Is the U.S. Addicted to Addictions?

Newtown, CT - February 24, 2018

In his most recent column, Joe Fifer, President and CEO of the HFMA (and also Altarum Trustee), noted that while addiction to opioids has appropriately garnered national attention, we can’t and shouldn’t forget other addictions, including to alcohol, that are just as deadly. Two weeks ago we released a report showing that the cost to the U.S. of the opioid crisis since 2001 is $1 trillion, and likely to be an additional $500 billion over the next three years if nothing is done to reverse the trend. To come up with these estimates, we used a model that we had developed as part of a Robert Wood Johnson Foundation grant. That project was focused on the burden caused by children being exposed to lead. We’ve also done it for other public health concerns – a euphemism for addictions.

Look at the list of the most pressing health problems – obesity, smoking, alcohol use, narcotics dependency, and many others. Dig a little and you find that they are partially caused by addictions, and the combined effect on the GDP of the country is devastating. Recent reports by the military indicate that a substantial portion of those who apply to join the armed forces are disqualified because they are physically unfit – obese. And obesity is at the root of many deaths, including deaths from complications of diabetes and cardio-vascular disease. Alcohol claims 88,000 Americans yearly, which is substantially higher than deaths from opioid misuse. Hundreds of thousands of people still die every year because of cigarette smoking. These statistics are easy to find on the Center for Disease Control’s website, because that’s the CDC’s role. It tracks the effects of our vices, our addictions, and other health crises. Except for one – at least until now – gun violence. Guns also seem to be an addiction in the U.S. and yearly claim over 30,000 lives, more than half of which are suicides, revealing another deep rooted public health problem: mental health.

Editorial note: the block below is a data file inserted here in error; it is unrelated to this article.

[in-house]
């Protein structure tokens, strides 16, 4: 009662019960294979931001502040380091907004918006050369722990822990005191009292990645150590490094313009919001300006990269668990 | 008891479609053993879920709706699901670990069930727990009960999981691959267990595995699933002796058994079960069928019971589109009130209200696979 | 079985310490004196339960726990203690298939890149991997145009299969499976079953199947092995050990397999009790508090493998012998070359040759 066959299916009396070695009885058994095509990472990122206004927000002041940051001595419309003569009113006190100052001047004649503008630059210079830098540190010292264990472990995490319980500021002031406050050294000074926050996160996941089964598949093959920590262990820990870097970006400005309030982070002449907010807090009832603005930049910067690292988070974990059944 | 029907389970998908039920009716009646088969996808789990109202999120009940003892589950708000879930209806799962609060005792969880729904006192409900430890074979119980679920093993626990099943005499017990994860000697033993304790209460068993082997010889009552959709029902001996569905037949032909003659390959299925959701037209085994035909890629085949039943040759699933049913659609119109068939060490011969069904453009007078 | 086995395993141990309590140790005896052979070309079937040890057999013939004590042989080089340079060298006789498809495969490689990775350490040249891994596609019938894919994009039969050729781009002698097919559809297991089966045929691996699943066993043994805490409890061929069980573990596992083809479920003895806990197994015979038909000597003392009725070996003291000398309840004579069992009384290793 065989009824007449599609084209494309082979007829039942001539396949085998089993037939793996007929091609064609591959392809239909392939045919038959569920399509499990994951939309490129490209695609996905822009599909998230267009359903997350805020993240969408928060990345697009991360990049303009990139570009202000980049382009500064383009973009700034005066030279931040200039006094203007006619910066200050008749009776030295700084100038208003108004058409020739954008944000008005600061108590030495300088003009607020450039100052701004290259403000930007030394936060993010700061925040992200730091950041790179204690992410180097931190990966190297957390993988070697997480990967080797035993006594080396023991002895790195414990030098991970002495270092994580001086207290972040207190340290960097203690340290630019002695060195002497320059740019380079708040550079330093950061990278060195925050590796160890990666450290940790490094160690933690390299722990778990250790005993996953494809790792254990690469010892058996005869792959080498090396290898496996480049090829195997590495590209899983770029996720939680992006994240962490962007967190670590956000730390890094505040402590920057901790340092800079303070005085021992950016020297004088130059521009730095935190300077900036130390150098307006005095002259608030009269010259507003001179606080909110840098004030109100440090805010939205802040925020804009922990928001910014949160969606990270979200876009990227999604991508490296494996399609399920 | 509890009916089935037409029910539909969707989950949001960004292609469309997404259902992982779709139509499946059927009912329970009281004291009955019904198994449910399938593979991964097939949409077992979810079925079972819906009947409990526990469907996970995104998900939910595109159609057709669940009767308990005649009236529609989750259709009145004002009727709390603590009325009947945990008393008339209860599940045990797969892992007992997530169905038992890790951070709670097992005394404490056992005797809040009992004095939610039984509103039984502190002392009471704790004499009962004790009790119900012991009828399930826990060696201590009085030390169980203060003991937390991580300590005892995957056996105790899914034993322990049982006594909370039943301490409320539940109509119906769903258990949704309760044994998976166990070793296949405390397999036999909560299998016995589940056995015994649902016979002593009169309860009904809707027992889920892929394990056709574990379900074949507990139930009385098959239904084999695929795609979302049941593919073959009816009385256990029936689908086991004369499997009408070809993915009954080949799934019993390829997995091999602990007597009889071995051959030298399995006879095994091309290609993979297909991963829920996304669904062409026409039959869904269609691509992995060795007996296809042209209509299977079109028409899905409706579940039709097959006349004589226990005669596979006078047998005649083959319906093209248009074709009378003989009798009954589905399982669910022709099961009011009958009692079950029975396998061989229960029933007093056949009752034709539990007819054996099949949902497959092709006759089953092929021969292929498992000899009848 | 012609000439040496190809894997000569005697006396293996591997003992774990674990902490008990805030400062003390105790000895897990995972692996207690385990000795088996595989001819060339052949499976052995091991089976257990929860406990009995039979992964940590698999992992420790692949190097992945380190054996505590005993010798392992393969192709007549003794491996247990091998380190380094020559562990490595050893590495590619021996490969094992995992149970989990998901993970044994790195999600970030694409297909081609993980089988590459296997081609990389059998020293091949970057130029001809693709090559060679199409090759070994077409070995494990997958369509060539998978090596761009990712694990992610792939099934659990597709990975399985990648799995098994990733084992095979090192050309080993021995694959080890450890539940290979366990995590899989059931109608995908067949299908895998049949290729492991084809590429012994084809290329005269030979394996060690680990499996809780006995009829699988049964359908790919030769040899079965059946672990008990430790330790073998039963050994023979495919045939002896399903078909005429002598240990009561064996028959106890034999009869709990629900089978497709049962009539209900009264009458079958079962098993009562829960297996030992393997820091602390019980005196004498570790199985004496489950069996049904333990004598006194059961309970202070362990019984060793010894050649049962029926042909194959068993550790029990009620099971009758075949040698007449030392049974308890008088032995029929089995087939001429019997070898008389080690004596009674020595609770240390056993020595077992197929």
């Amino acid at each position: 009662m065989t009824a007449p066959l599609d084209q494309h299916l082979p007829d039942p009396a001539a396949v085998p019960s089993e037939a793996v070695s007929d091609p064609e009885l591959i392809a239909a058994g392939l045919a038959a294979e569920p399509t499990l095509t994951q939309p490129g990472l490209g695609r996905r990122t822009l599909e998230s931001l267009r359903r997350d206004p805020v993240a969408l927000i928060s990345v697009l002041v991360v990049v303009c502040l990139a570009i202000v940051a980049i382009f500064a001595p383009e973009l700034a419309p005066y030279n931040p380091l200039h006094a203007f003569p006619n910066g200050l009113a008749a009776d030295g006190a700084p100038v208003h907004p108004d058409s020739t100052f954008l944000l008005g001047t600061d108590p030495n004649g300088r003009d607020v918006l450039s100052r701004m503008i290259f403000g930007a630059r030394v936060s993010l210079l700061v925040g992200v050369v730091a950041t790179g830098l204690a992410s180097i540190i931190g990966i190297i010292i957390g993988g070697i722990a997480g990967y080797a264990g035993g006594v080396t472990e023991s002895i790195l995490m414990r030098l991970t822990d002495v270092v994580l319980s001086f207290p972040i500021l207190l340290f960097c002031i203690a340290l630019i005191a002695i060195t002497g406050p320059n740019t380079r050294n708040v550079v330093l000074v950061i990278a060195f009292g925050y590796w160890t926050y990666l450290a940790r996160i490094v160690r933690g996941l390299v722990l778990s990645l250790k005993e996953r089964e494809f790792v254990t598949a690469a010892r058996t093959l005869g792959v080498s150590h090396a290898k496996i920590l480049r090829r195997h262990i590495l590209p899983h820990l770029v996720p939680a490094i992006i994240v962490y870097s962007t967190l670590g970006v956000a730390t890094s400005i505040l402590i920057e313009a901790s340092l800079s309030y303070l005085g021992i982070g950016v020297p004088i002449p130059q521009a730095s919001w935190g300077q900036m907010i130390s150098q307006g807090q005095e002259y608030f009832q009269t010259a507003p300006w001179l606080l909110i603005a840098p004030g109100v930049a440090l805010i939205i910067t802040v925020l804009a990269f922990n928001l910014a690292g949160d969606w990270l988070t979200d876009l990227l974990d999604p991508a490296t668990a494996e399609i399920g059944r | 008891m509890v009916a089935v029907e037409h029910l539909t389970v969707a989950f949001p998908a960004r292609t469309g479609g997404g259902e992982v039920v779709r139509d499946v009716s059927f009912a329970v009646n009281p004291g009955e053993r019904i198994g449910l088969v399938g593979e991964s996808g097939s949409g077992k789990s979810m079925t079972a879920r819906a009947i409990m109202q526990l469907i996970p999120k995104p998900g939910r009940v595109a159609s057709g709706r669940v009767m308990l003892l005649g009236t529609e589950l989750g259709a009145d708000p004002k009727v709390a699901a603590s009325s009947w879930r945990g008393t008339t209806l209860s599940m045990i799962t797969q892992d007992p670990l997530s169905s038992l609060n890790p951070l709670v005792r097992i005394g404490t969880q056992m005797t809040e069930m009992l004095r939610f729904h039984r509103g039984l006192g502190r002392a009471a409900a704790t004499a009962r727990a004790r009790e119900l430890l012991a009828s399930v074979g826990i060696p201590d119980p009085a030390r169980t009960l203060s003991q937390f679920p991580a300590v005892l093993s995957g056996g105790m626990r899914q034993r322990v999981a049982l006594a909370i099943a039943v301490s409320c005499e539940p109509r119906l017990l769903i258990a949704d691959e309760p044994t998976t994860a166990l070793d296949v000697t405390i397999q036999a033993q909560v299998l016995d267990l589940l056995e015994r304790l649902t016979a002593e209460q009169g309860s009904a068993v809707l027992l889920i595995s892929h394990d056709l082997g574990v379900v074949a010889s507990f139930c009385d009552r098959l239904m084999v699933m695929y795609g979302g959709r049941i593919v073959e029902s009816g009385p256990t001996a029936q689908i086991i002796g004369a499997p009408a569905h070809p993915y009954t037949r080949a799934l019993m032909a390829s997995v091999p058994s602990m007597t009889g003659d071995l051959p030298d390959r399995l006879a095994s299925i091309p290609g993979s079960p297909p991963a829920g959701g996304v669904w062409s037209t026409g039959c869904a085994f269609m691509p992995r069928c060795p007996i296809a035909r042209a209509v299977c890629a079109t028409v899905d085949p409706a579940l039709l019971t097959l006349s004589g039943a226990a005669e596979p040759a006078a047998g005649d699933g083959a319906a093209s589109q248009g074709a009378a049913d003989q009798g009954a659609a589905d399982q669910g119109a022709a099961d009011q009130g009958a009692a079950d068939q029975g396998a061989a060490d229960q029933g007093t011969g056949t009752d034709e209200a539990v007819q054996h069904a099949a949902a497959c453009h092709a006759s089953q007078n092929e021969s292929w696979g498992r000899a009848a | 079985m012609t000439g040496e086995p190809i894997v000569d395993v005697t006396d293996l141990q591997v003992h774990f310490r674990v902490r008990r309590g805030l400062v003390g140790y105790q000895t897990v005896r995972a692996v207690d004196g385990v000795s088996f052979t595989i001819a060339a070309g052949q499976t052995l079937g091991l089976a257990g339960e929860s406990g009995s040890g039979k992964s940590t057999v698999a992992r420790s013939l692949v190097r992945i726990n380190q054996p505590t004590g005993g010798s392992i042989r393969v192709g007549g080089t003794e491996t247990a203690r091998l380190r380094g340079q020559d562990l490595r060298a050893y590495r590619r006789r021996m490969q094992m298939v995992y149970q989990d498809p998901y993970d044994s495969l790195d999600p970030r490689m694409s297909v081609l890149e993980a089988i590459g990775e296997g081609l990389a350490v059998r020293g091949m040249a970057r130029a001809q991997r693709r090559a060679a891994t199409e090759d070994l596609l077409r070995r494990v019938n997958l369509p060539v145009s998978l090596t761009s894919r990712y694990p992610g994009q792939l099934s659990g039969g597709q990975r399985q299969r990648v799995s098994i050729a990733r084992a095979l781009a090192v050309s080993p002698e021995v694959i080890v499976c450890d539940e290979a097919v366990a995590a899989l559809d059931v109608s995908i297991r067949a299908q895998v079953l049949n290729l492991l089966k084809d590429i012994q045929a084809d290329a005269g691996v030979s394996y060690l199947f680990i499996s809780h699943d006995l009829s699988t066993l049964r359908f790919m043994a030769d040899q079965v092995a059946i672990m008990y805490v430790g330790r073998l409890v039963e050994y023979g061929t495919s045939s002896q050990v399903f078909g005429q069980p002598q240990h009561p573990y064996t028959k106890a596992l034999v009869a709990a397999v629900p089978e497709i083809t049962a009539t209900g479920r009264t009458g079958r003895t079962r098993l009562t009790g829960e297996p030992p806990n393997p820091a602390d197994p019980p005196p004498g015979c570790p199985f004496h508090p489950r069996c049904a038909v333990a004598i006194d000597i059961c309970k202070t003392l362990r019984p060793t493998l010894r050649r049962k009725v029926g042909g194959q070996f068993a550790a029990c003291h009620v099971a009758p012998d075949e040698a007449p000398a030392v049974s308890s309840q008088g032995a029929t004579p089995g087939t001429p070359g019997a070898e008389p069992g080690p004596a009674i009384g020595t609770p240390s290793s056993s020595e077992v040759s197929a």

In fact, one could say that mental health, the way in which the brain works, responds to stimuli, is the basis for all addictions. The use of tobacco, alcohol, narcotics, fatty foods and guns are ways in which addictions are expressed or, in many cases, in which depression, anxiety, and other mental health problems are addressed. But these two issues – seeking highs and dealing with mental disorders aren’t the same and can’t be confused. They don’t have the same symptoms and require different treatments, even though they both lead to destructive behaviors, violence and death.

There’s little question that we can do better as a country to help those who need help. The answer cannot ever be to simply accept the status quo. Our report on the social and economic burden of the opioid crisis may create a higher sense of urgency to deal with the issue, and we’re glad if it does. But we must do more. We must develop solutions, test them, refine them and spread them. And we can’t stop at opioid disorders. We have to continue tackling alcohol and tobacco addictions. And beyond all of that we have to help those who feel so desperate, so left out, that turning a gun on themselves or others becomes the solution of choice. From the day of the tragedy in my home town to the one in Parkland there have been over 1600 mass shootings.

Children are dying in streets all over the United States because people drink too much, drug themselves, or shoot wantonly. The human toll is so tragic that we’ve almost become numb to it. We can’t. We won’t.